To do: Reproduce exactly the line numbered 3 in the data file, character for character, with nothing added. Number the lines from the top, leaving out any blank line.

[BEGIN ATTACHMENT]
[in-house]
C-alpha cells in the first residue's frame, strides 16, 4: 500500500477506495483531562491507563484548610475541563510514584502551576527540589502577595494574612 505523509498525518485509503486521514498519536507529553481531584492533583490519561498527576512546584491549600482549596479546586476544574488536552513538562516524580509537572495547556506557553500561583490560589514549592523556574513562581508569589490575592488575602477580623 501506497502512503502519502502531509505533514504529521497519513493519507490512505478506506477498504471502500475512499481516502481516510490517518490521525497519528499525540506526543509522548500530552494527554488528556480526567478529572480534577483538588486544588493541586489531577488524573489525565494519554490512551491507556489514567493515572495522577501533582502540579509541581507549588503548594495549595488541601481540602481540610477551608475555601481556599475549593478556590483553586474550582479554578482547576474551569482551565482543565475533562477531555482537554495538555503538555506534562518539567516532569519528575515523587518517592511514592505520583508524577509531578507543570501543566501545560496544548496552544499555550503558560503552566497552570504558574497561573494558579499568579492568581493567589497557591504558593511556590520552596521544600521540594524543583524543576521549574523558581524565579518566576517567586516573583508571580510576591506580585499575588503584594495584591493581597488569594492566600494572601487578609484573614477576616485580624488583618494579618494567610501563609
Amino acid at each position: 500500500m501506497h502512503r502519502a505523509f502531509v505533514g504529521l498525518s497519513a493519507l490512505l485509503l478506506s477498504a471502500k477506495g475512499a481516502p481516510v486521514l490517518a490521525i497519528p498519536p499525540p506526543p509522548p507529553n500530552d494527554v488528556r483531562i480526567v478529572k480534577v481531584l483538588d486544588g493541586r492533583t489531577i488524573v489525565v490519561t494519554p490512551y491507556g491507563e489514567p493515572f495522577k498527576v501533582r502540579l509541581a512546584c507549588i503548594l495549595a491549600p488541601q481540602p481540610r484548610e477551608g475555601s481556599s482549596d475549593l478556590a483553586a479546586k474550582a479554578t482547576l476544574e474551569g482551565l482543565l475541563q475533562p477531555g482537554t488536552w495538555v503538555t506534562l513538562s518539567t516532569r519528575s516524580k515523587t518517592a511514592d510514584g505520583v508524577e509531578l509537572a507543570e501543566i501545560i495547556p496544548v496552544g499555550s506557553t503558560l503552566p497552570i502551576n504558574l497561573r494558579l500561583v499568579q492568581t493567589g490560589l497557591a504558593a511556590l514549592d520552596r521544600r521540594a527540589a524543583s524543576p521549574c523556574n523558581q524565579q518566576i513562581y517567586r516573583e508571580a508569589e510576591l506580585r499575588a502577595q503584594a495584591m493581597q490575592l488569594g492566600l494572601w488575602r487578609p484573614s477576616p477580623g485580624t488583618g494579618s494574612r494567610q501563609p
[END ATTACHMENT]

Amino acid at each position: 500500500m501506497h502512503r502519502a505523509f502531509v505533514g504529521l498525518s497519513a493519507l490512505l485509503l478506506s477498504a471502500k477506495g475512499a481516502p481516510v486521514l490517518a490521525i497519528p498519536p499525540p506526543p509522548p507529553n500530552d494527554v488528556r483531562i480526567v478529572k480534577v481531584l483538588d486544588g493541586r492533583t489531577i488524573v489525565v490519561t494519554p490512551y491507556g491507563e489514567p493515572f495522577k498527576v501533582r502540579l509541581a512546584c507549588i503548594l495549595a491549600p488541601q481540602p481540610r484548610e477551608g475555601s481556599s482549596d475549593l478556590a483553586a479546586k474550582a479554578t482547576l476544574e474551569g482551565l482543565l475541563q475533562p477531555g482537554t488536552w495538555v503538555t506534562l513538562s518539567t516532569r519528575s516524580k515523587t518517592a511514592d510514584g505520583v508524577e509531578l509537572a507543570e501543566i501545560i495547556p496544548v496552544g499555550s506557553t503558560l503552566p497552570i502551576n504558574l497561573r494558579l500561583v499568579q492568581t493567589g490560589l497557591a504558593a511556590l514549592d520552596r521544600r521540594a527540589a524543583s524543576p521549574c523556574n523558581q524565579q518566576i513562581y517567586r516573583e508571580a508569589e510576591l506580585r499575588a502577595q503584594a495584591m493581597q490575592l488569594g492566600l494572601w488575602r487578609p484573614s477576616p477580623g485580624t488583618g494579618s494574612r494567610q501563609p